Participation Grades: After realizing that not every group was able to complete the entire task every week (even when they had been diligently working on it), I decided that a participation grade was the way to go.  After all, my goal was to build confidence in solving problems using new strategies.  If students were getting bad grades because these they had to switch gears or revise some work halfway through and were unable to finish, my grading would be counter to my intent! 

Tracking:  Once I decided to assign participation grades, I felt like a weight had been lifted.  But then I realized I still needed a way to keep track of these grades…and I was stressed again!  This is where these grading pages became a life-saver. 

Tracking and Grading Pages for Math Tasks
Tracking and Grading Pages for Math Tasks

They are simple to use, and kept my data nice and organized in one place.  That was great for calculating grades, and also because I could see which students might need more support at a glance.

The basics of this sheet are fairly standard. I put the dates across the top, and the names alphabetically down the side.  (I loved this particular chart because I could fit 3 months’ worth of weekly task grades on one sheet of paper!)  The bottom row gave me a spot to record the standard (or topic) that we worked on each week. 

From there, you can decide how you want to use it!  You can get as detailed as you like, or keep it fairly open.  At the most basic level, you can mark a check for students who are working.  I like to combine that system with a “C” for students who complete the task, and “NC” for students who weren’t able to finish.  I don’t use the “C” or “NC” in grading, but it helps me see if there are some students who may need some guidance managing their time, or help me arrange the next week’s’ groups.  You could create your own system to show different levels of participation as well.  I have seen teachers use “check-plus”, “check”, and “check-minus to rate participation.  You can fine-tune this scale to meet your needs, obviously.  However, this is a simple and effective way to keep data about what is happening in your class during this time!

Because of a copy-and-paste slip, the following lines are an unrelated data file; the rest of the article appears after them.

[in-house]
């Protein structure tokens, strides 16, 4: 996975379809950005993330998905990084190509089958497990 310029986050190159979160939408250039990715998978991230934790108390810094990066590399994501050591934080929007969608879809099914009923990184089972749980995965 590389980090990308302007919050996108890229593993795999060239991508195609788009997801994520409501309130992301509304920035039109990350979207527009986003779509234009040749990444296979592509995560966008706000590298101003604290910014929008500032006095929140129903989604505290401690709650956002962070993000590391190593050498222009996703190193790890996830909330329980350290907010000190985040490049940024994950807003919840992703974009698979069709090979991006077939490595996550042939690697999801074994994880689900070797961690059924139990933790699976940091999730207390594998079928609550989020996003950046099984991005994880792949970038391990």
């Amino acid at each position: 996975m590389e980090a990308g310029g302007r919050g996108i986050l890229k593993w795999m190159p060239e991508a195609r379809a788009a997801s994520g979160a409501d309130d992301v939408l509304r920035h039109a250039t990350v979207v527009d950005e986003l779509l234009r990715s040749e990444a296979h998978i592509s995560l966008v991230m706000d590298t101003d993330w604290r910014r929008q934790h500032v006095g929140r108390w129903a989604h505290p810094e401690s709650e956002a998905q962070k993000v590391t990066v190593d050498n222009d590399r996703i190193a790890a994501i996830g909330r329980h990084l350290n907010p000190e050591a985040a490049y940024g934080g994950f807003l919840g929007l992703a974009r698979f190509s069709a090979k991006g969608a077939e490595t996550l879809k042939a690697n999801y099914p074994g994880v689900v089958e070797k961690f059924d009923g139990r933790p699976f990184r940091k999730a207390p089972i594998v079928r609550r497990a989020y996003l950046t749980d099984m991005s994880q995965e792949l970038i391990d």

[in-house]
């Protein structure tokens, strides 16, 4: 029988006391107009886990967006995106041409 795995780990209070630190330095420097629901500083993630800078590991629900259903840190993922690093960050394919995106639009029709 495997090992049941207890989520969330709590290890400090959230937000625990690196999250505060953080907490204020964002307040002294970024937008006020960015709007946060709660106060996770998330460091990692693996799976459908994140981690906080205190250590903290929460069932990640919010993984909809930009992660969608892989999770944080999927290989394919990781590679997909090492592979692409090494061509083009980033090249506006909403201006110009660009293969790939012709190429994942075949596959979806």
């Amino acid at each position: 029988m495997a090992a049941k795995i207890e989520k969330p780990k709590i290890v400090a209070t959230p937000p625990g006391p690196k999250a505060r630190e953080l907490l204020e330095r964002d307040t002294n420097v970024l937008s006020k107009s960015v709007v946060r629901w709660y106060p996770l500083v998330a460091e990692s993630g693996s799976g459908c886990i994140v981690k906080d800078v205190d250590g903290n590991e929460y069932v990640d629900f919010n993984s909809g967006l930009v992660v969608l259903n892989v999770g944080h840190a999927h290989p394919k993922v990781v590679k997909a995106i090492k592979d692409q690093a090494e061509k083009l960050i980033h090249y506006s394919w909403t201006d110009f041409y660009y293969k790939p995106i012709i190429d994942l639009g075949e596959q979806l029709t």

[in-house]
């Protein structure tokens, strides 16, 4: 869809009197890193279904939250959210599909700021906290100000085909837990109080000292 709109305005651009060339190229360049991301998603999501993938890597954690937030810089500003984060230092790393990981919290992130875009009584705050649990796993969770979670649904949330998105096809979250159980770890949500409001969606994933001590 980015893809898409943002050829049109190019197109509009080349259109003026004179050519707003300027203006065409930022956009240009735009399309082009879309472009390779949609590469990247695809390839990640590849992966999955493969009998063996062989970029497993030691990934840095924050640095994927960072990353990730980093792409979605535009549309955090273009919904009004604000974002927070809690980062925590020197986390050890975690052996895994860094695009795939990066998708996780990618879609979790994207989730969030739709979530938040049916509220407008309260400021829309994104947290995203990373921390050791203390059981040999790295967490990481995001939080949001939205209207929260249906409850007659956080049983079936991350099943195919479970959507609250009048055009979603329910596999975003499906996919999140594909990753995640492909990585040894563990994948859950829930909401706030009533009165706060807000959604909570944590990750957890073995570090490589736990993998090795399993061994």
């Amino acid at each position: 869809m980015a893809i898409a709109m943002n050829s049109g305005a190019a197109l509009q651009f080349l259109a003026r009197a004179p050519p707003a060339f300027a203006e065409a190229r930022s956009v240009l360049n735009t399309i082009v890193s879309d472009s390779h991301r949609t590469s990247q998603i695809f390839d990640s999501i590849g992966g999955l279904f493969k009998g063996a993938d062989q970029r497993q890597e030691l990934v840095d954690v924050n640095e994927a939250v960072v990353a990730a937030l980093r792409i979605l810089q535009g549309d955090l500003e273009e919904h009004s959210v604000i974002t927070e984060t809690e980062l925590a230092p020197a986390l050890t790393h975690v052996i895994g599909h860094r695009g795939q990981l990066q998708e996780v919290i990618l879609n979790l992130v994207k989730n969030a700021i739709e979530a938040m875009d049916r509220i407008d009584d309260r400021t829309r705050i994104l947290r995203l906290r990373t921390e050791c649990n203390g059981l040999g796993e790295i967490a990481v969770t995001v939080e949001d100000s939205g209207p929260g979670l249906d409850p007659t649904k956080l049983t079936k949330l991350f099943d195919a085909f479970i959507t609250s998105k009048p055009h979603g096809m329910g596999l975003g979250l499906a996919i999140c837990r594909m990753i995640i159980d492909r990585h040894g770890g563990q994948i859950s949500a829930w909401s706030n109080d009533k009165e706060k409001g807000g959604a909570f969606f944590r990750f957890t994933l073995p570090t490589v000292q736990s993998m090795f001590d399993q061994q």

Open-ended math tasks hold such potential to get our students thinking at that higher level.  They do take a bit of work to get going in your classroom, but they pay dividends if you can do it!  I have seen growth in independence and confidence in all of my students, and especially in some of the ones who had traditionally struggled with math!  So, despite my initial reservations, open-ended math tasks will always have a place in my math program.

If you are ready to begin, you might want to check out the Create-abilities Open-Ended Math Tasks Webinar that has a wealth of information and an eBook full of resources. 

Do you have any good tricks for pairing or grouping students in your classroom? 

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Meet the author
Cassie Tabrizi
Cassie Tabrizi
After being in elementary education for 14 years, and as founder of Create-Abilities, Cassie is passionate about helping fellow educators empower their teaching.